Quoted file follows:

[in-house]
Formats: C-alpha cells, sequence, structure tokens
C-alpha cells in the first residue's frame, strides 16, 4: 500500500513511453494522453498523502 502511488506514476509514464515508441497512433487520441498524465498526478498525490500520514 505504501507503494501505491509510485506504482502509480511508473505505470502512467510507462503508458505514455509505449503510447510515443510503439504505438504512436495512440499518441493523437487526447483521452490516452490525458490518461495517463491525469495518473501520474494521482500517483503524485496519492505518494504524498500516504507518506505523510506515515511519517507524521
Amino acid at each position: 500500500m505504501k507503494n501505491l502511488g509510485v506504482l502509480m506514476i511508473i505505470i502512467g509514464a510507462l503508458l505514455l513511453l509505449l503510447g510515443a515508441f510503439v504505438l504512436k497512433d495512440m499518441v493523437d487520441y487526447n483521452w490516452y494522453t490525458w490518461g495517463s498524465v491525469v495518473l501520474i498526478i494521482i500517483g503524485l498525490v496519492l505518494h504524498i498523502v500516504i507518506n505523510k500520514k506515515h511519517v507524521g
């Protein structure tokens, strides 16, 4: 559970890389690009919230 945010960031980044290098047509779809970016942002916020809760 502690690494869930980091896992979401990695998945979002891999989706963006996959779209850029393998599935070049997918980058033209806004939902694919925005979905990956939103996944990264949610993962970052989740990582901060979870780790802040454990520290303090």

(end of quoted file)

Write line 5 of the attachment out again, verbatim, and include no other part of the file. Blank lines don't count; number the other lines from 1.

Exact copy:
């Protein structure tokens, strides 16, 4: 559970890389690009919230 945010960031980044290098047509779809970016942002916020809760 502690690494869930980091896992979401990695998945979002891999989706963006996959779209850029393998599935070049997918980058033209806004939902694919925005979905990956939103996944990264949610993962970052989740990582901060979870780790802040454990520290303090």